The Dangers of Making War Less Dangerous

By Jennifer Szalai

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Can we imagine, as Samuel Moyn puts it in “Humane,” his smart and provocative new book, “a future of war beyond killing”? It sounds like a worthy goal. Why wouldn’t less killing be anything but better?

Yet Moyn suggests that making war less cruel amounts to a centrist compromise that diverts Americans from pursuing the more radical goal of genuine peace. Spectacular technological advances — weaponry that’s more precise and less deadly — have combined with a lack of moral vision to induce a wan sense of complacency. Where Americans used to think about a future beyond war itself, the forever wars of the last two decades seem to have elicited a fixation on means instead of a reckoning with ends — an anxious discussion of how American forces were comporting themselves abroad instead of a substantive debate over what they were doing there in the first place.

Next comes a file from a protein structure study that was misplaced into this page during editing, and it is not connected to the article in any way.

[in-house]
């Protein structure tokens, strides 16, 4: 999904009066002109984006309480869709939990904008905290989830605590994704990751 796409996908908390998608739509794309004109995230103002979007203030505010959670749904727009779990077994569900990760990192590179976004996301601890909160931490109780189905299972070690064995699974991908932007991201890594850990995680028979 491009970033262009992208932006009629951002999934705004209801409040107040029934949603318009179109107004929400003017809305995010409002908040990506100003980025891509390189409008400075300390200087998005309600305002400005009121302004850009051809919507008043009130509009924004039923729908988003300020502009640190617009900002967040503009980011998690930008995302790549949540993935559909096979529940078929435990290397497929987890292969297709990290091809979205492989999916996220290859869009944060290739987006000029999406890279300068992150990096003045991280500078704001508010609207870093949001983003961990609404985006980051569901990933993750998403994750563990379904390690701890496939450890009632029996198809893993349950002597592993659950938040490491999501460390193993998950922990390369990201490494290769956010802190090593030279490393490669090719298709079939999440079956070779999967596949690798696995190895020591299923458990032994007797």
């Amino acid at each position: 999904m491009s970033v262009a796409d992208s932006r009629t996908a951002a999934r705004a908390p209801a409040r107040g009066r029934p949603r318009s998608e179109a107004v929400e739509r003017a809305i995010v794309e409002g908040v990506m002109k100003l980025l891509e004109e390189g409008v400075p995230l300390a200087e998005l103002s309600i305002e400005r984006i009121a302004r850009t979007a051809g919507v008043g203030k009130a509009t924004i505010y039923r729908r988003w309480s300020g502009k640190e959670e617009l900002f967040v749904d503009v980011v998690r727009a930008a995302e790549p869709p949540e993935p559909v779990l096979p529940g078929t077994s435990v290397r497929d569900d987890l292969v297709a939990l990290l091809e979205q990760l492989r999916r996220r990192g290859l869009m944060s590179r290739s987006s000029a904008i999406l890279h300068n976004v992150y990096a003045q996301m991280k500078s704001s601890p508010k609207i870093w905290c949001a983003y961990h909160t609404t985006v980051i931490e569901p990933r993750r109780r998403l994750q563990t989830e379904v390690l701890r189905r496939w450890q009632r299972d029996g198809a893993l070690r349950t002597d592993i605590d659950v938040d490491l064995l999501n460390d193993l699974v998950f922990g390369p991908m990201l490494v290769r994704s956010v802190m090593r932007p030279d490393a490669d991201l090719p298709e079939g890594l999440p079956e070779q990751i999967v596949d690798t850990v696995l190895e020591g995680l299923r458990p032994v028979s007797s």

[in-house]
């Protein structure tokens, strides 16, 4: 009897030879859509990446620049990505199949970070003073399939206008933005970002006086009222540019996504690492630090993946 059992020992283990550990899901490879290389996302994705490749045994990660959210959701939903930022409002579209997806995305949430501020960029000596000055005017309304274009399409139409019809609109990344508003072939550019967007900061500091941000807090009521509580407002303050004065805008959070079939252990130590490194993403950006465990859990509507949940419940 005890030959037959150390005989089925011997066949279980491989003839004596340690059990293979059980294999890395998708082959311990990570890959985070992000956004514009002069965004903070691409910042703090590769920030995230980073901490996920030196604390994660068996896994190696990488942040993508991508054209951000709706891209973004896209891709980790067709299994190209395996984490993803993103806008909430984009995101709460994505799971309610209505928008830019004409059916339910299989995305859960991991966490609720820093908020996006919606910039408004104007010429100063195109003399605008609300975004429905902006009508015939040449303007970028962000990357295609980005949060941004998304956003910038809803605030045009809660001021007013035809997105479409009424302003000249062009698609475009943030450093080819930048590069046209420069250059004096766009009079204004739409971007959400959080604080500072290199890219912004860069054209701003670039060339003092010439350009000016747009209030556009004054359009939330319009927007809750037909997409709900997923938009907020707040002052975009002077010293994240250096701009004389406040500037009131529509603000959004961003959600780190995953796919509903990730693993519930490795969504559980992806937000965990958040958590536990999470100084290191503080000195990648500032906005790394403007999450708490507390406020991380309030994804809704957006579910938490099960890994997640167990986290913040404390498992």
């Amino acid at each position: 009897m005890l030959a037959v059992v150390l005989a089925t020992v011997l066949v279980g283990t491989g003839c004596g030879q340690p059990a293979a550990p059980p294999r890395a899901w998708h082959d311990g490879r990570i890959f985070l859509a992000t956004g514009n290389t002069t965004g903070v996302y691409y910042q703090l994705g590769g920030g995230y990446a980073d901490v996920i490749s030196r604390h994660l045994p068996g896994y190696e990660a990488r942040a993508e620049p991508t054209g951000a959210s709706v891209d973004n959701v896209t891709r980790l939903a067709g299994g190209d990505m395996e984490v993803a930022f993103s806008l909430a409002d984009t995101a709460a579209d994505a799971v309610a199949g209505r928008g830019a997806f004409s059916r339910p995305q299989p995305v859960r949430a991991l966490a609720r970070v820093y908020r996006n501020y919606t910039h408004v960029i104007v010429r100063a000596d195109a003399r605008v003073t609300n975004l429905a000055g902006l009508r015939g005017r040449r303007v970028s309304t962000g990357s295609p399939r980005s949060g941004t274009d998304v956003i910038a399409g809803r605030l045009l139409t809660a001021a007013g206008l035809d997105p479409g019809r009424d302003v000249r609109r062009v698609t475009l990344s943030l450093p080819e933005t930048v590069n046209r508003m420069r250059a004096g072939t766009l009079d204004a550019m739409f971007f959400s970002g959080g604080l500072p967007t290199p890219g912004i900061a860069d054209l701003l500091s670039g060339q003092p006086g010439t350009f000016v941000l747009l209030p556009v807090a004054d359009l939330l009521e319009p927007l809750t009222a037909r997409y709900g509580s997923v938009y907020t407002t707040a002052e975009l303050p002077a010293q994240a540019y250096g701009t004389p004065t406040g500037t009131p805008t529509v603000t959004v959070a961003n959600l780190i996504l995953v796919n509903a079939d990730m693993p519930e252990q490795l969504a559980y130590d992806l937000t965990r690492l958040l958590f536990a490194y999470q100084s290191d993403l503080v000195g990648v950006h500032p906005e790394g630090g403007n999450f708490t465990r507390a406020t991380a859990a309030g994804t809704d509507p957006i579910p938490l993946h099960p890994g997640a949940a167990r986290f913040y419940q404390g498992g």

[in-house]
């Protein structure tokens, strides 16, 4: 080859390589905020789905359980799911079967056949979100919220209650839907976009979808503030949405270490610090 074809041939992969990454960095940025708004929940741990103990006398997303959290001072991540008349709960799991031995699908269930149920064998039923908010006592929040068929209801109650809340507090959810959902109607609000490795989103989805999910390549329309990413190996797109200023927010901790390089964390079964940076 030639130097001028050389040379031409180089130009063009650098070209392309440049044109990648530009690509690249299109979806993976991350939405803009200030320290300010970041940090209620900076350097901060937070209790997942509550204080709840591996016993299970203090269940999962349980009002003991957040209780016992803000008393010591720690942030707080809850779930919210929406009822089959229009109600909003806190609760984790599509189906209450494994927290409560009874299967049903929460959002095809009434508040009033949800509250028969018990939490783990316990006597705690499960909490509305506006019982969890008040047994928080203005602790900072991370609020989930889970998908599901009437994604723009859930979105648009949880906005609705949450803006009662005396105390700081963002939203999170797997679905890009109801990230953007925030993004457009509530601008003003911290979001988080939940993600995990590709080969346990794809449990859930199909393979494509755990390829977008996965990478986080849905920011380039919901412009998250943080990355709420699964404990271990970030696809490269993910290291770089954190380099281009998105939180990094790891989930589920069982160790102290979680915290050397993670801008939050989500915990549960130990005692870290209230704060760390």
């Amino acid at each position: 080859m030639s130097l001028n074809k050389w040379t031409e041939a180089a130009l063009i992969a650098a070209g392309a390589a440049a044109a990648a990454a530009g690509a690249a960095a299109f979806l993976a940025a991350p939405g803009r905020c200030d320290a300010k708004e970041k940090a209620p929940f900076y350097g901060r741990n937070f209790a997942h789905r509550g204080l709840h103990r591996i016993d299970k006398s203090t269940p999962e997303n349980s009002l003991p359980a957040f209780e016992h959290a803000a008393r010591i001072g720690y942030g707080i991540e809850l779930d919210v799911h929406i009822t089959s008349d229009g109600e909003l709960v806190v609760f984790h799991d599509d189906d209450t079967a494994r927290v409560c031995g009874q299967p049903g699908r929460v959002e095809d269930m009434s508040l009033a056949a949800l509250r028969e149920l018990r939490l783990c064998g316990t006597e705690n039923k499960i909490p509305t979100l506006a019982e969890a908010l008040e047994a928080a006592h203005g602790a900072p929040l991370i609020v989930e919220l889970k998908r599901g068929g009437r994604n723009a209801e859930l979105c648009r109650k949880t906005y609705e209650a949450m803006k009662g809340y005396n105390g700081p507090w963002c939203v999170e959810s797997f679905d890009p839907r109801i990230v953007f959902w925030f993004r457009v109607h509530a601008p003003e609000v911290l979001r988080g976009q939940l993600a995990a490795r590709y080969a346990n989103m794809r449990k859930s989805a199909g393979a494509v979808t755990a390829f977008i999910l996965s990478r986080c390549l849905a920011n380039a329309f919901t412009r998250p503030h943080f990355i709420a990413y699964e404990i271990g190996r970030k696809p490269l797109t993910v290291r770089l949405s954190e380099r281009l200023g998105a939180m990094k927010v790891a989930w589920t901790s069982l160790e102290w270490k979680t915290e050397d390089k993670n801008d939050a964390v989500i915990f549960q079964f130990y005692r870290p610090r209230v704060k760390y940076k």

Arriving 20 years after 9/11, as the United States has withdrawn its troops from Afghanistan, “Humane” encourages readers to ask central questions too often lost amid the chatter of the foreign policy establishment. Among those favoring a continued American presence, a popular term has been “light footprint” — the notion that drones and surveillance technologies can replace large-scale conventional forces. Moyn, a Yale professor of history and law who has written several books about human rights, makes clear that those technologies have indeed reduced casualties — at least when compared with conventional warfare — but they have also opened up new ethical conundrums.